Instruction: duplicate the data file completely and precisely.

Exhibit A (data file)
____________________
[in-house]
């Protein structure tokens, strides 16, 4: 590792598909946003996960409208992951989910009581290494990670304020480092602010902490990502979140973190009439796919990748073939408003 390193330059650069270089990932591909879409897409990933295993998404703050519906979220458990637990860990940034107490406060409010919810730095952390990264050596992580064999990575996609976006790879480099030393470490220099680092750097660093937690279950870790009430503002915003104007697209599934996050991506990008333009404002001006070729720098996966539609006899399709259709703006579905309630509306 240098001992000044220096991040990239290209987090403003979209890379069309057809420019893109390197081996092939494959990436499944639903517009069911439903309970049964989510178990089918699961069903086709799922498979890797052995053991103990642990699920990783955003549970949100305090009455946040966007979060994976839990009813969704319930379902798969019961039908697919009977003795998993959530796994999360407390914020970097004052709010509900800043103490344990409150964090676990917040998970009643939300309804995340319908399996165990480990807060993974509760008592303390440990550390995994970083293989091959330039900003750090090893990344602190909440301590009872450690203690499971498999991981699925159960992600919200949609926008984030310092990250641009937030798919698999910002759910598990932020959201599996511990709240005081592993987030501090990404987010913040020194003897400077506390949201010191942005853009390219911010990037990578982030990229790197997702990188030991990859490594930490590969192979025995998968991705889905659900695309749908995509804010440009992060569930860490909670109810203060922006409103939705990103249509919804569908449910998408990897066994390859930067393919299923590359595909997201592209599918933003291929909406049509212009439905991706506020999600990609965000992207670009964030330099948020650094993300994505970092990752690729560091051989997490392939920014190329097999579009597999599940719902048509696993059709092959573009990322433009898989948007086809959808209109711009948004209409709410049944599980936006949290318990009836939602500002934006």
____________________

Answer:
[in-house]
């Protein structure tokens, strides 16, 4: 590792598909946003996960409208992951989910009581290494990670304020480092602010902490990502979140973190009439796919990748073939408003 390193330059650069270089990932591909879409897409990933295993998404703050519906979220458990637990860990940034107490406060409010919810730095952390990264050596992580064999990575996609976006790879480099030393470490220099680092750097660093937690279950870790009430503002915003104007697209599934996050991506990008333009404002001006070729720098996966539609006899399709259709703006579905309630509306 240098001992000044220096991040990239290209987090403003979209890379069309057809420019893109390197081996092939494959990436499944639903517009069911439903309970049964989510178990089918699961069903086709799922498979890797052995053991103990642990699920990783955003549970949100305090009455946040966007979060994976839990009813969704319930379902798969019961039908697919009977003795998993959530796994999360407390914020970097004052709010509900800043103490344990409150964090676990917040998970009643939300309804995340319908399996165990480990807060993974509760008592303390440990550390995994970083293989091959330039900003750090090893990344602190909440301590009872450690203690499971498999991981699925159960992600919200949609926008984030310092990250641009937030798919698999910002759910598990932020959201599996511990709240005081592993987030501090990404987010913040020194003897400077506390949201010191942005853009390219911010990037990578982030990229790197997702990188030991990859490594930490590969192979025995998968991705889905659900695309749908995509804010440009992060569930860490909670109810203060922006409103939705990103249509919804569908449910998408990897066994390859930067393919299923590359595909997201592209599918933003291929909406049509212009439905991706506020999600990609965000992207670009964030330099948020650094993300994505970092990752690729560091051989997490392939920014190329097999579009597999599940719902048509696993059709092959573009990322433009898989948007086809959808209109711009948004209409709410049944599980936006949290318990009836939602500002934006």